On March 14, 2023, the Versailles Court of Appeal rendered a decision putting an end to the Alstom saga. It confirmed the order dated March 30, 2016, which had granted exequatur to the award dated January 29, 2016.
As you will recall, the French and British companies Alstom Transport SA and Alstom Network Ltd. (“Alstom”), had entered into several consulting contracts with Alexander Brothers Ltd., a company from Hong Kong (“ABL”). After the tenders in relation to which the contracts had been concluded were won, Alstom refused to pay the balance of the commissions due for two of the contracts or to make any payment for a third one on the grounds that there was a risk of the corruption of public officials.
ABL filed a request for arbitration before the International Chamber of Commerce (“ICC”) on the basis of the arbitration clauses in the three contracts. An award under Swiss law was rendered against Alstom in Geneva on January 29, 2016.
This award was granted exequatur by an order dated March 30, 2016. Alstom appealed the exequatur order before the Paris Court of Appeal. The Paris Court of Appeal rendered a decision on May 28, 2019, in which it rejected the exequatur of the award. After quashing the Paris Court of Appeal’s decision, the Supreme Court referred the case to the Versailles Court of Appeal on September 29, 2021.
Before the Versailles Court of Appeal, Alstom asked the Court to find that the recognition or enforcement of the award would be contrary to international public policy since it would give effect to several illicit payments.
Alstom claimed that ABL had obtained confidential information on the outcome of the technical bids submitted by the various bidders before it was officially announced. The Versailles Court of Appeal, however, held that it had no evidence to suggest that these documents had been obtained in exchange for bribes, an advantage of any kind or unfair practices. As a result, it deemed these elements insufficient to demonstrate serious, precise and concordant evidence of corruption.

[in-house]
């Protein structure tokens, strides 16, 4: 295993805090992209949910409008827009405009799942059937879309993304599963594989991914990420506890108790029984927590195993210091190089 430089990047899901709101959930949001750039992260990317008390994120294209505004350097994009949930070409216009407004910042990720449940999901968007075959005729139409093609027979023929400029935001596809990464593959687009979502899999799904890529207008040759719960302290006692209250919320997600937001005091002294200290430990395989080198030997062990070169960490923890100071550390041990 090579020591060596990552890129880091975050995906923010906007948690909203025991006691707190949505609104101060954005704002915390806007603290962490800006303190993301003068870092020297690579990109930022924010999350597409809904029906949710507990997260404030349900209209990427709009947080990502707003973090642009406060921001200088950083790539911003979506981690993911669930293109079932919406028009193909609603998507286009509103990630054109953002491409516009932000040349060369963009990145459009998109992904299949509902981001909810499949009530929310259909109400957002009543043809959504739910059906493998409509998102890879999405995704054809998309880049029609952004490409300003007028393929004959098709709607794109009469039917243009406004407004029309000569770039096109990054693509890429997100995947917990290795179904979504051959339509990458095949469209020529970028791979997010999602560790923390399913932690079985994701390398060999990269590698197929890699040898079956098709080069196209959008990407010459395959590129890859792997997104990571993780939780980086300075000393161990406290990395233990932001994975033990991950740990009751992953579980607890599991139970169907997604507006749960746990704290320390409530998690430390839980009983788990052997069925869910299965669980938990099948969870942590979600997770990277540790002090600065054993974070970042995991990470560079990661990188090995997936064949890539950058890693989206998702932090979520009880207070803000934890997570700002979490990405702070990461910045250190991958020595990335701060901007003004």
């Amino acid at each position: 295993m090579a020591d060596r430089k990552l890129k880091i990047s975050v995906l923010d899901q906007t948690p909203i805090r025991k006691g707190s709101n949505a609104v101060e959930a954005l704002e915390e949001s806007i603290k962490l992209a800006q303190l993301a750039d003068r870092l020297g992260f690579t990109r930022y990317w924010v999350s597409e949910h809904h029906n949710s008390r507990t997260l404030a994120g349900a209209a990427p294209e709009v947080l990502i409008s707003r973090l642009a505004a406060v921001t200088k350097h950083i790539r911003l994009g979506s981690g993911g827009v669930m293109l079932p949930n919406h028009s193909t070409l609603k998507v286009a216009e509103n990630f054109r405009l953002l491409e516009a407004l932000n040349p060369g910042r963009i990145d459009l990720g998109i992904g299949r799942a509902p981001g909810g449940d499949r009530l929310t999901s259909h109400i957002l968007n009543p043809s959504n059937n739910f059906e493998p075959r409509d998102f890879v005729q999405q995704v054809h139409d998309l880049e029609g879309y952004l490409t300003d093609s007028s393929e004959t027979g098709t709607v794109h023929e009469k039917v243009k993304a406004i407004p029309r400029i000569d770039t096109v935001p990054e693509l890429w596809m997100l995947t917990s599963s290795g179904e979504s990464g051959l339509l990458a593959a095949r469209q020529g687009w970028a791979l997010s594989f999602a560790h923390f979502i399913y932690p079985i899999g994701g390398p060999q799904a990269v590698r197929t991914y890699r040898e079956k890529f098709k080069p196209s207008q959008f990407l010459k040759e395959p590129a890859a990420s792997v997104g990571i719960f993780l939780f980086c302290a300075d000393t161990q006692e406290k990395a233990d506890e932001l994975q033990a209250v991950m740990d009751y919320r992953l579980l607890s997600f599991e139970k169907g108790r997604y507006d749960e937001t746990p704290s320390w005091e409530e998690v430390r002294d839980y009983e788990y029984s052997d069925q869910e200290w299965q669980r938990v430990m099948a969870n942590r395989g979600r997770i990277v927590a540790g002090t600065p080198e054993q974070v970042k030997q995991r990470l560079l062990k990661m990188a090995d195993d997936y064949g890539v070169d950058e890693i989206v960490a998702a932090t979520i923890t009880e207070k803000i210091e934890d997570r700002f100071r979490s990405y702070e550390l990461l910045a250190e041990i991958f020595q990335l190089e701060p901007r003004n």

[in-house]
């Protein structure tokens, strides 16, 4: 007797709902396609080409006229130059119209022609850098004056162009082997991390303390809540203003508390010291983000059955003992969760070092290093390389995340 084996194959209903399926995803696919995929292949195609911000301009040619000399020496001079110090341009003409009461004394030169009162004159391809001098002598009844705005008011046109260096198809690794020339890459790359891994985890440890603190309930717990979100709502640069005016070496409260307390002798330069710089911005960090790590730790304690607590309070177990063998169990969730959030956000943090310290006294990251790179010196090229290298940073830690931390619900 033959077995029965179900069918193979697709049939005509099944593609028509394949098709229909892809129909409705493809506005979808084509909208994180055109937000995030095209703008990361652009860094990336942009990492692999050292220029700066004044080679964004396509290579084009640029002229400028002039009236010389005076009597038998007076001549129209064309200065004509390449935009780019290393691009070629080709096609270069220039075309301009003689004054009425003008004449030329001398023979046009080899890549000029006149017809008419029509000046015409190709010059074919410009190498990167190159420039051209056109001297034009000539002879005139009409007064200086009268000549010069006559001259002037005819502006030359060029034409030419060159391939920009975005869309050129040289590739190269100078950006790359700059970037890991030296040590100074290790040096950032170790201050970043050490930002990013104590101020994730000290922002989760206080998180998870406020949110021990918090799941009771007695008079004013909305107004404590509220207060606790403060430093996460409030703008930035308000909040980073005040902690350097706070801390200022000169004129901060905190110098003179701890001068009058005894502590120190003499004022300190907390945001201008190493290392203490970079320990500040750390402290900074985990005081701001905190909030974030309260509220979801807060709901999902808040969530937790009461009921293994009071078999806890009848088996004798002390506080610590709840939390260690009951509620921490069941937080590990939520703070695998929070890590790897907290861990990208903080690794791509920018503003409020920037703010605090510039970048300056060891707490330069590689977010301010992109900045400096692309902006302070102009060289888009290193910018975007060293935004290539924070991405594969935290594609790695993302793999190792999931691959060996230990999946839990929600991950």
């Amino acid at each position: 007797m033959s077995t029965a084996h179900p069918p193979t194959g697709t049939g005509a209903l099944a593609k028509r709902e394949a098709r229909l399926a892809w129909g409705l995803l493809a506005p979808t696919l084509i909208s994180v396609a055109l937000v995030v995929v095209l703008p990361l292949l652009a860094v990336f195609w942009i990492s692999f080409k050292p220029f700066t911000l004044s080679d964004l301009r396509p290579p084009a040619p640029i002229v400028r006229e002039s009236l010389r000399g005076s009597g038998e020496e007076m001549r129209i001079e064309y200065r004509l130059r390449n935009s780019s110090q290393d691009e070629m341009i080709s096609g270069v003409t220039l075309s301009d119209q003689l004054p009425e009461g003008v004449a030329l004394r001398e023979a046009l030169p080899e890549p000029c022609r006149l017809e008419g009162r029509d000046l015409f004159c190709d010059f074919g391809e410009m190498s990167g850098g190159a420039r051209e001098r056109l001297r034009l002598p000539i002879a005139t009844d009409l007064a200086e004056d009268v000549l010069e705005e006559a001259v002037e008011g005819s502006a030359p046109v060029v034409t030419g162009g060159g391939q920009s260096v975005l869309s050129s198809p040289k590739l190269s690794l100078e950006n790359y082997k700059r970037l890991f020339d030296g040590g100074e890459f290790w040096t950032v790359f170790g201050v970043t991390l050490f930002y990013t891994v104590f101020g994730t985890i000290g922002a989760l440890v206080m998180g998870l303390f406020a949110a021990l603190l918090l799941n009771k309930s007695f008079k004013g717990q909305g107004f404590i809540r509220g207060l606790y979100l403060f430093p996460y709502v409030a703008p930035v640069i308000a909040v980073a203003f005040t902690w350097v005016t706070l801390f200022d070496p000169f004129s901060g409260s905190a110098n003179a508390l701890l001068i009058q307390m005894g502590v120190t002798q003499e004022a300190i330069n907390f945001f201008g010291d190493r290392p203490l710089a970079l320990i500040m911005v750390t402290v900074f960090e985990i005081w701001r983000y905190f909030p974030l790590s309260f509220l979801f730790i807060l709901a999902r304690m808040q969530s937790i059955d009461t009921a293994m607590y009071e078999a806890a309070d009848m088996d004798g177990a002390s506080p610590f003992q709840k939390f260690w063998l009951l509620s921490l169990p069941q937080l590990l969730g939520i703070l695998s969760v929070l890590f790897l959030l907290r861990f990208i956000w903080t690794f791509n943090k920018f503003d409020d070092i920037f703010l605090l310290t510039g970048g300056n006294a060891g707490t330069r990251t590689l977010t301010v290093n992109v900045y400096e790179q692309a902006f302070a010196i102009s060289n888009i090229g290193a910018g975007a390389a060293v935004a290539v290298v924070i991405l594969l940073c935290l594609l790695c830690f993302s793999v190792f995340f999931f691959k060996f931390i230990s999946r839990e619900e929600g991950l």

Then, Alstom pointed to the disproportionate nature of ABL’s remuneration as a further indication of corruption. The Versailles Court of Appeal noted that ABL’s remuneration consists in a success fee equal to 1.9% for the first contract, 0.5% for the second one and 2% for the third one. The Versailles Court of Appeal found that these percentages, which are less than or equal to 2%, are in line with international standards, taking into account that the amount of the contract was particularly high and that the duration of the contract was not limited to obtaining the offer but continued during its performance.
Finally, Alstom added that audits revealed violations by ABL of its ethics and compliance policy, so recognition and enforcement of the award would lead it to make a payment prohibited under anti-corruption legislation and international public policy. The Versailles Court of Appeal held that it examined only the compliance of the enforcement of an arbitral award with the French concept of international public policy in the light of the applicable international legal, legislative and regulatory standards; and not the internal compliance rules that a company had unilaterally set for itself in application of these texts.
Thus, the Versailles Court of Appeal highlighted that compliance and corruption are not synonymous and the internal compliance rules of a company do not, according to the French conception, fall within the scope of international public policy.